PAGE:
Posted by BoringCanadian | Report as abusive

Indeed, your argument seems explicitly to imply that lending now would be even lower without liquid credit derivatives markets in which banks are hedging; that right now, they’re making loans that should not be made in addition to the ones that should, and that they should lose their ability to hedge so that they will only make the ones that are low-risk.

Posted by dWj | Report as abusive

It is no excuse for what JP Morgan did, but there literally are no safe places for the excess money in the market, except as low-interest deposits at the Federal Reserve. QE took away the bonds normally available, replacing them with a large quantity of money which has to be deposited at one bank or another, with nowhere else to go.

It is easy to say that it should all be lent out by the banks, but I suspect that the same people who are complaining now about CDS would be apoplectic if the banks made too many low-quality loans which resulted in defaults.

Posted by Hayes | Report as abusive

Swaps are nefarious instruments, they provide exposure at no cost, which is why so many flock to them, but make a mistake and wish to exit, the full present value of the mistake gets monetized. The argument that share-holders of tax payer took the loss is not valid here.. the loss could have been far worse or AIG sized.

Posted by Sechel | Report as abusive

The fact that there is excess money on deposit is proof that too much of it has been extracted from the economy. And for what purpose?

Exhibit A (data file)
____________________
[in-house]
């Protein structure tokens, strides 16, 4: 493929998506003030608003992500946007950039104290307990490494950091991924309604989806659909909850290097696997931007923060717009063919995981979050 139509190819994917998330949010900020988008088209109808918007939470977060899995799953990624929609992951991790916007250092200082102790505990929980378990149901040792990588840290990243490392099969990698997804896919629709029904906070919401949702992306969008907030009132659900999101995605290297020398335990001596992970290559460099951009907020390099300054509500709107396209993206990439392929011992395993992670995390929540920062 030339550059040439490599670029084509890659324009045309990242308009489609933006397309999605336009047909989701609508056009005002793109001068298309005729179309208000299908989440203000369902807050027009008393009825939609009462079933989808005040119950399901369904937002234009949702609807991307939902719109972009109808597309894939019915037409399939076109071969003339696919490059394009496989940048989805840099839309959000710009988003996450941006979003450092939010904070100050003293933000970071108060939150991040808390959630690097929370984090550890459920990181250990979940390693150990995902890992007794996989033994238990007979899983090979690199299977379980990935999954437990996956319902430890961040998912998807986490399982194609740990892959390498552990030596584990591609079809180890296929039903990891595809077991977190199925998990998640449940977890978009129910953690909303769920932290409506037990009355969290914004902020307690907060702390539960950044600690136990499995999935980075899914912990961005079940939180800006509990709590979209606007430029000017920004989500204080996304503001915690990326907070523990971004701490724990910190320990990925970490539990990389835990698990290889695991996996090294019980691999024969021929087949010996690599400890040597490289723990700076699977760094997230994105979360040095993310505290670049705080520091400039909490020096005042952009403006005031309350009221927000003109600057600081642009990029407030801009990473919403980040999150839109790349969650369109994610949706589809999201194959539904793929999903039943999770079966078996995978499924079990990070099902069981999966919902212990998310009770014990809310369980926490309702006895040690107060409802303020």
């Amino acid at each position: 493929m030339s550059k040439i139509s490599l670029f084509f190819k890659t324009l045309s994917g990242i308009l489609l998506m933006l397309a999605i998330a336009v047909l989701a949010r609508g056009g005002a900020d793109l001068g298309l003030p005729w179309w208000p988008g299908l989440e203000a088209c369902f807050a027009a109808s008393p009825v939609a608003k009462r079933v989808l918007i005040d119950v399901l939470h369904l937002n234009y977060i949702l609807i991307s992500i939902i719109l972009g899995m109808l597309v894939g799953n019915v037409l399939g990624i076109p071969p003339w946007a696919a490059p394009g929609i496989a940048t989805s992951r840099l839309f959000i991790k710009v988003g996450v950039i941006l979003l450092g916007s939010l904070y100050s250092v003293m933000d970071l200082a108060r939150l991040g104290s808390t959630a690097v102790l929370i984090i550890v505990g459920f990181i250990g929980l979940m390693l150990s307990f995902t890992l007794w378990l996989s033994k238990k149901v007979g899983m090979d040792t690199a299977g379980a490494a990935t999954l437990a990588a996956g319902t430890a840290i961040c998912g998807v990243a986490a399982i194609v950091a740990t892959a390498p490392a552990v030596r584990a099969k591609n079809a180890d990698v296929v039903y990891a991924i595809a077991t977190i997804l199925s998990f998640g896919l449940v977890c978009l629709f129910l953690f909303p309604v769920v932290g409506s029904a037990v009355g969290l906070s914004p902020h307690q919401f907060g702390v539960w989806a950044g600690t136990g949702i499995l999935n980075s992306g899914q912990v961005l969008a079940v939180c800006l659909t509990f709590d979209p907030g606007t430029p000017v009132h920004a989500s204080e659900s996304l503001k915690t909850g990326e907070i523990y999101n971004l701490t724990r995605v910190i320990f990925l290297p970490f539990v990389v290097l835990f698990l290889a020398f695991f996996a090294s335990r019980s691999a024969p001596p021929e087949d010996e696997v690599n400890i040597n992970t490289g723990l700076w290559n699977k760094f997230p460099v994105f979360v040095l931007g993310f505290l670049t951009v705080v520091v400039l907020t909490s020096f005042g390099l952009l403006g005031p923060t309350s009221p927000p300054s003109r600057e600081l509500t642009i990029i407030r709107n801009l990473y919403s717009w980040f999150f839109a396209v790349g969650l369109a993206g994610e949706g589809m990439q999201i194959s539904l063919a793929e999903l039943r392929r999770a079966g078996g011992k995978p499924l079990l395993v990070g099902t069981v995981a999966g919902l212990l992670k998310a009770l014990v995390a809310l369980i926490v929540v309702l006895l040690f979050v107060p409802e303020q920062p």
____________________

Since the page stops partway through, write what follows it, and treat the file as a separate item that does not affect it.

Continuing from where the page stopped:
The economy is not in balance, and it isn’t because taxes are too high, or government spending is too high, or there are too many regulations. Too much money flows to too few people, who have so much of it, they don’t know what to do with it. They don’t want to invest it and they don’t want to loan it. They are going to lose it, because the economy that their wealth is based on and relative to will crumble.

I’m not suggesting that wealthy people should give away money (I don’t do much of that), but it has to be used somehow. And if you’re making so much money that you don’t know what to do with it, then pay your partners, the people who help you make so much money, more, so they can spend more of it, and need less help from the government.

I probably shouldn’t go off on a tangent here, but while I’m talking about paying your employees more so they don’t need government assistance, I think I should mention the most absurd government subsidy, which is the below market minimum wage. If the minimum wage is less than what can support an acceptable standard of living for a great nation, then the government ends up subsidizing those workers. What good are jobs if the government has to supplement the income? The workers end up paying little or no taxes, and need all kinds of help, because the job they took instead of unemployment or welfare won’t put food on the table AND a roof over their heads (we won’t even get into health care, because they don’t pay those bills, those costs are spread among everyone who can pay).

Anyway, if the distribution of income was less concentrated in a narrow silo, then the banks wouldn’t be stuck with the problem of how to use all that money – the money would be getting used by people working and buying things. Solve that distribution problem and the issue of what banks do with all of their deposits will go away. Money will be constantly in transit, rather than wasting away on a ledger.

Posted by KenG_CA | Report as abusive

I understand the instinctive appeal of your thinking here, but it is specious.